After the lowermost group of perforations 1a are acid treated, the tubing fluid pressure is reduced so as to retract the annular sealing elements 5a and 5b of the wash tool 5. Subsequently, the resettable packer 3 is operated to disengage from the bore of casing 1, permitting the entire assembly to be moved upwardly so that the wash tool 5 is positioned adjacent the next higher group of perforations 1a. In this position, the packer 3 is again set, pressurized chemical treatment fluid is introduced through the tubular work string 2 to expand the annular sealing elements 5a and 5b of the wash tool 5 into engagement with the casing bore and chemical treatment of the adjacent fractures of the production zone proceeds in the same manner as previously described. Thus, in this manner all of the fractures of the production zone may be treated.

Referring now to FIG. 4, after the chemical treatment of the perforations of the production zone has been completed, the packer 3 and the assembled washing tool 5 are elevated to a position above all of the casing perforations 1a, and the packer alone is then reset. A swab test may then be conducted by inserting a swabbing tool on a wire line through the bore of the tubular work string 2. The swab is of entirely conventional configuration and has therefore not been illustrated. It is lowered through the bore of the work string 2, to a point several hundred feet below the fluid level in the tubing. It is then raised to a point just below the top of the well, and this produces an overflow at the surface of fluid contained in the work string 2. The swabbing tool is then lowered and the operation repeated until all of the acid solution has been moved and, whereupon the produced fluids will be brought to the surface by operation of the swab tool and the volume of such produced fluids will indicate the flow rate of the well.

Those skilled in the art will recognize that the aforedescribed apparatus could also be utilized to accomplish conventional perforation washing operations simply by not setting packer 3, but producing an expansion of the packing element 5a and 5b of the washer 5 by pressurized washing fluid in work string 2 and then forcing the washing fluid through the isolated perforations 1a and back into the casing annulus through the remaining perforations 1a from whence it returns to the well surface through the open passage provided by the casing annulus.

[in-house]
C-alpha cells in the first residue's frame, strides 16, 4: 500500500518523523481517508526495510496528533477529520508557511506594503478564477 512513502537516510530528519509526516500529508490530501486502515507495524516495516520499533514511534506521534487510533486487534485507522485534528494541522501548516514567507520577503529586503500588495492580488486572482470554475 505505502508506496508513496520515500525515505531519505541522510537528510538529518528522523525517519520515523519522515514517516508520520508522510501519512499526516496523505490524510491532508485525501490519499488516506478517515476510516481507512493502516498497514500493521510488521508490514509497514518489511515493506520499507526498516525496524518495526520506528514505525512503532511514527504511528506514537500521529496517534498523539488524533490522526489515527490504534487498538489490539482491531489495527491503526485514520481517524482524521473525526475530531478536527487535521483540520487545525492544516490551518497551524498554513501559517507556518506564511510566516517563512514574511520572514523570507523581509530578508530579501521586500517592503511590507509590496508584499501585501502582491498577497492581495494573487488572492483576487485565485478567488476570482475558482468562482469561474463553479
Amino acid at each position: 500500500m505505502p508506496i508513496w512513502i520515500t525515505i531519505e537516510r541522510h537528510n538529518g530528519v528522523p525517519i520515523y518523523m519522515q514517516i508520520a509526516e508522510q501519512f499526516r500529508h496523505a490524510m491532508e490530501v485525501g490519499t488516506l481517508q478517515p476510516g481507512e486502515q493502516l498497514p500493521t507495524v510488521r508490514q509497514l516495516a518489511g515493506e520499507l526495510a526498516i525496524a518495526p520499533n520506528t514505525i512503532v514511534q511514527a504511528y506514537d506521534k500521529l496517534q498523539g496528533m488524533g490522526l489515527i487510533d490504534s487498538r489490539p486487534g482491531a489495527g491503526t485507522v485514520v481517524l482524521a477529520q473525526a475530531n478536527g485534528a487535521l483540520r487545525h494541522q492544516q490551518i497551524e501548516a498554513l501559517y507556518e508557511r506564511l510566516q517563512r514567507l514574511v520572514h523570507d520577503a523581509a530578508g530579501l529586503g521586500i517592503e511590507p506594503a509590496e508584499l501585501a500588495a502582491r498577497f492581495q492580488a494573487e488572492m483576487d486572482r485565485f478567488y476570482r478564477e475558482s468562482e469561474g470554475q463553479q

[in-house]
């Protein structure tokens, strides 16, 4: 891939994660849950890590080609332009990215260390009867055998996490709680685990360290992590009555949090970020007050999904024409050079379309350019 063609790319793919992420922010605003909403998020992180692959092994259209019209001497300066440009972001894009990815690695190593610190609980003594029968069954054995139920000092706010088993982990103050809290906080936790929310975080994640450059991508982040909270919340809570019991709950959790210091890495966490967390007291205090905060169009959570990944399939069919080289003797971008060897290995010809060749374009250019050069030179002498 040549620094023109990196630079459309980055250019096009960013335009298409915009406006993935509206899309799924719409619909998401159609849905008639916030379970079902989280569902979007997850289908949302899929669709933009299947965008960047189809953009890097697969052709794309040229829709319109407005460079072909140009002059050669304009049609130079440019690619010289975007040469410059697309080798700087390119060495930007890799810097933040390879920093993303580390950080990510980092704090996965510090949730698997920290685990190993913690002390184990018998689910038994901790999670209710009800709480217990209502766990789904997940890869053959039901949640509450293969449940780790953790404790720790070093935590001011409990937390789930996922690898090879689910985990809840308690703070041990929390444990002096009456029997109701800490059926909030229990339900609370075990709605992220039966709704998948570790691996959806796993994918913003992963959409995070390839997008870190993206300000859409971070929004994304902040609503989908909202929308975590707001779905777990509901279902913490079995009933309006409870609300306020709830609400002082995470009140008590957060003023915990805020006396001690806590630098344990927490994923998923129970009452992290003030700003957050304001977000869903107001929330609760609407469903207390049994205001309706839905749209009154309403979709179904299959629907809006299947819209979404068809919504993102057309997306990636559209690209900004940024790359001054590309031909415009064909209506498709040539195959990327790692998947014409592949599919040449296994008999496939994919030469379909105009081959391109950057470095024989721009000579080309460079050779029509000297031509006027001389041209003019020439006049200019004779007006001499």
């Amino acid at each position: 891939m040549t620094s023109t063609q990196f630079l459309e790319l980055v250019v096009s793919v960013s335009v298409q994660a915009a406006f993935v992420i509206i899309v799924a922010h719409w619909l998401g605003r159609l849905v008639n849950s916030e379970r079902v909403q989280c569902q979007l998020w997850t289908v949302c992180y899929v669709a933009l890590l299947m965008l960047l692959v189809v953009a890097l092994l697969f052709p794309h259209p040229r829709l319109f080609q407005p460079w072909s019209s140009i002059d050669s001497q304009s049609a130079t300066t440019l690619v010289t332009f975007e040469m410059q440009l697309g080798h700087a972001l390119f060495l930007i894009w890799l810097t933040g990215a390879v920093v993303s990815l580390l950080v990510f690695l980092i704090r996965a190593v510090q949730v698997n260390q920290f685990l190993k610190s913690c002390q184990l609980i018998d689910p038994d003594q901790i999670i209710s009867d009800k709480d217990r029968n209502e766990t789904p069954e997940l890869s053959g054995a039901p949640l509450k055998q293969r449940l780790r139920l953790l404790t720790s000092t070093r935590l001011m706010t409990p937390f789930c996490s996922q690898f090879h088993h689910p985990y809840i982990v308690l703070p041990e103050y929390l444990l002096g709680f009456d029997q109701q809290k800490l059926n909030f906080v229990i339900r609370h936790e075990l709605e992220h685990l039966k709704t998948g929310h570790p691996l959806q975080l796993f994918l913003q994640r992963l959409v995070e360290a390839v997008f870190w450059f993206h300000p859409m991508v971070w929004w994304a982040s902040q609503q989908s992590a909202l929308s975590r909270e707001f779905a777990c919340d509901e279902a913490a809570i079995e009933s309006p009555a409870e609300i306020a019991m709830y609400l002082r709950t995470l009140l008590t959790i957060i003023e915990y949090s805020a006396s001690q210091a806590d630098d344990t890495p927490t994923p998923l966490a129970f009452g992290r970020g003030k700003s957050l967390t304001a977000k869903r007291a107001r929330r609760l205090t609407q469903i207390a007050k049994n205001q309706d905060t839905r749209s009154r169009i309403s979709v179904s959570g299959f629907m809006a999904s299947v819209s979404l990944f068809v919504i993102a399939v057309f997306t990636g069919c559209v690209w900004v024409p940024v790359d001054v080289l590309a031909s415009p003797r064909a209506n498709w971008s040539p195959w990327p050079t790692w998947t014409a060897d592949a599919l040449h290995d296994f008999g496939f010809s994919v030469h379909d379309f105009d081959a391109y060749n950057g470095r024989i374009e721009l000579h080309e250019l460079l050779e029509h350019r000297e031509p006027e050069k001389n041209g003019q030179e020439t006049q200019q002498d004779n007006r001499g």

Although the invention has been described in terms of specified embodiments which are set forth in detail, it should be understood that this is by illustration only and that the invention is not necessarily limited thereto, since alternative embodiments and operating techniques will become apparent to those skilled in the art in view of the disclosure. Accordingly, modifications are contemplated which can be made without departing from the spirit of the described invention.

Patent Citations
Cited PatentFiling datePublication dateApplicantTitle
US2318167 *Oct 4, 1940May 4, 1943Vernon Tool Co LtdLiner setting and washing device for wells
US3861465 *Jan 4, 1974Jan 21, 1975Baker Oil Tools IncMethod of selective formation treatment
US4279306 *Aug 10, 1979Jul 21, 1981Top Tool Company, Inc.Well washing tool and method
Referenced by
Citing PatentFiling datePublication dateApplicantTitle
US4633952 *Apr 3, 1984Jan 6, 1987Halliburton CompanyMulti-mode testing tool and method of use
US4657082 *Nov 12, 1985Apr 14, 1987Halliburton CompanyCirculation valve and method for operating the same
US4657083 *Nov 12, 1985Apr 14, 1987Halliburton CompanyPressure operated circulating valve with releasable safety and method for operating the same
US4667743 *Dec 12, 1985May 26, 1987Halliburton CompanyLow pressure responsive tester valve with ratchet
US4711305 *Dec 31, 1986Dec 8, 1987Halliburton CompanyMulti-mode testing tool and method of testing
US4815538 *Jun 16, 1988Mar 28, 1989The Cavins CorporationWash tool for well having perforated casing
US4817723 *Jul 27, 1987Apr 4, 1989Halliburton CompanyApparatus for retaining axial mandrel movement relative to a cylindrical housing
US5540280 *Aug 15, 1994Jul 30, 1996Halliburton CompanyEarly evaluation system
US5799733 *Sep 30, 1997Sep 1, 1998Halliburton Energy Services, Inc.Early evaluation system with pump and method of servicing a well
US6236620Nov 27, 1996May 22, 2001Halliburton Energy Services, Inc.Integrated well drilling and evaluation
US6273202 *Dec 15, 1999Aug 14, 2001Konstandinos S. ZamfesSwab test for determining relative formation productivity
US6854522Sep 23, 2002Feb 15, 2005Halliburton Energy Services, Inc.Annular isolators for expandable tubulars in wellbores
US6935432Sep 20, 2002Aug 30, 2005Halliburton Energy Services, Inc.Method and apparatus for forming an annular barrier in a wellbore
US6942036Apr 9, 2002Sep 13, 2005Baker Hughes IncorporatedTreating apparatus and method for expandable screen system